Tuesday, March 18, 2008

Oops - Spitzer Really Busted for Opposing Predatory Lending!

Bottom Line: This week George Bush's government bails out a bunch of predatory lenders using $200 billion of tax payers funds - or maybe just through printing press money. Last week - coincidentally? - it busted one of America's foremost critics of predatory lending practices, and governor of the state that harbors the biggest banks engaging in them, Governor Eliot Spitzer. Even though he is just one of the thousands of politicians engaged in lewd and/or illegal behavior. But we won't hear much about that from mainstream media.

Here's some of what Spitzer wrote in the Washington Post.com February 14, 2008 in Predatory Lenders' Partner in Crime: How the Bush Administration Stopped the States From Stepping In to Help Consumers:

...Predatory lending was widely understood to present a looming national crisis. This threat was so clear that as New York attorney general, I joined with colleagues in the other 49 states in attempting to fill the void left by the federal government. Individually, and together, state attorneys general of both parties brought litigation or entered into settlements with many subprime lenders that were engaged in predatory lending practices. Several state legislatures, including New York's, enacted laws aimed at curbing such practices.

What did the Bush administration do in response? Did it reverse course and decide to take action to halt this burgeoning scourge? As Americans are now painfully aware, with hundreds of thousands of homeowners facing foreclosure and our markets reeling, the answer is a resounding no.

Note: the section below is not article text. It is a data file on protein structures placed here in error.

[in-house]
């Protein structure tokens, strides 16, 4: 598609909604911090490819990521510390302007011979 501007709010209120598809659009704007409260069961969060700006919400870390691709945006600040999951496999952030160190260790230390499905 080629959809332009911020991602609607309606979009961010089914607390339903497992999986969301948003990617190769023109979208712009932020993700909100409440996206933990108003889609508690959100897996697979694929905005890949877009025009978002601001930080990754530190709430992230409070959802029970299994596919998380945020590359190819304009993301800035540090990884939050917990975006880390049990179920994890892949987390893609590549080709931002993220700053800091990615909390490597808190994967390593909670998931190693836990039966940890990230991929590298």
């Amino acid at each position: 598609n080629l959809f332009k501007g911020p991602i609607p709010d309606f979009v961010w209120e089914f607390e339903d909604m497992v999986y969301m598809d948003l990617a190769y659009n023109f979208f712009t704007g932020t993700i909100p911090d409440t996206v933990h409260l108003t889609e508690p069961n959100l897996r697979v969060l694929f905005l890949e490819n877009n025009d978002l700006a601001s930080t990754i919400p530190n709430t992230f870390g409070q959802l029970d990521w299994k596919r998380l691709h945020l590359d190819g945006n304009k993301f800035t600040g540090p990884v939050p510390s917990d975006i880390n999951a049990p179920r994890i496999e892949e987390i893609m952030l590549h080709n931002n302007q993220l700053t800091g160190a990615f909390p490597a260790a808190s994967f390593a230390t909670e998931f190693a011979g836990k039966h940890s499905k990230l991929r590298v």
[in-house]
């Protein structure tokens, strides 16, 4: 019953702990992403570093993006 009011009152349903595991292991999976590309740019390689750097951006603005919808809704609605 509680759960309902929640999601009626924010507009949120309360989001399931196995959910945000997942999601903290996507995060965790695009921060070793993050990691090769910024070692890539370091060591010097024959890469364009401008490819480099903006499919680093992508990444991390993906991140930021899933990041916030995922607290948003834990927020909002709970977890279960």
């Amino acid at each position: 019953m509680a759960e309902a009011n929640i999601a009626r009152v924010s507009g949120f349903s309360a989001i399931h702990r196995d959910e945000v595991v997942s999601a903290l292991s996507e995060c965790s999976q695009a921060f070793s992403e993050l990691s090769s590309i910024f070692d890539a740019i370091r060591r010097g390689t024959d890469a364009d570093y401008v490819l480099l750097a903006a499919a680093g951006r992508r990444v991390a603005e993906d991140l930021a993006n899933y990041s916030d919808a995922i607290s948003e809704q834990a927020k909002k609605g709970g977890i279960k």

Not only did the Bush administration do nothing to protect consumers, it embarked on an aggressive and unprecedented campaign to prevent states from protecting their residents from the very problems to which the federal government was turning a blind eye.

Let me explain: The administration accomplished this feat through an obscure federal agency called the Office of the Comptroller of the Currency (OCC). The OCC has been in existence since the Civil War. Its mission is to ensure the fiscal soundness of national banks. For 140 years, the OCC examined the books of national banks to make sure they were balanced, an important but uncontroversial function.

But a few years ago, for the first time in its history, the OCC was used as a tool against consumers. In 2003, during the height of the predatory lending crisis, the OCC invoked a clause from the 1863 National Bank Act to issue formal opinions preempting all state predatory lending laws, thereby rendering them inoperative. The OCC also promulgated new rules that prevented states from enforcing any of their own consumer protection laws against national banks. The federal government's actions were so egregious and so unprecedented that all 50 state attorneys general, and all 50 state banking superintendents, actively fought the new rules.

Greg Palast has written more about this at DissidentVoice.Org: "The $200 billion bail-out for predator banks and Spitzer charges are intimately linked." So has F. William Engdahl at Global Research: "Why the Bush Administration 'Watergated' Eliot Spitzer."

Yup, one more reason to secede from our very crooked union.

Which reminds me, check out my most recent entries at my Vermont Commons "Secede and Survive" blog:

Secessionist Theory and News: a listing of links to theoretical works, plus links to and brief descriptions of a couple of secession news items of note.

Benefits of Secession for Minorities: The benefits of political decentralization to them are positive, similar to the benefits I described previously for women.

Secession and Sectarianism: Secessionists face the problem of sectarianism both from the most rabid unionists who oppose secession on ideological grounds and, contrarily, from those who support it as a means of advancing and even imposing their sectarian agenda, be it racial, ethnic, religious or ideological. ...So it is very important to build a secessionist movement that recognizes and has strategies for dealing with sectarianism.

Liberty and Democracy as Antidotes to Sectarian Secessionism: This is a continuation of my previous entry on “Secession and Sectarianism.” It details two important antidotes to the problem of sectarian conflict among secessionists - Liberty and Democracy.

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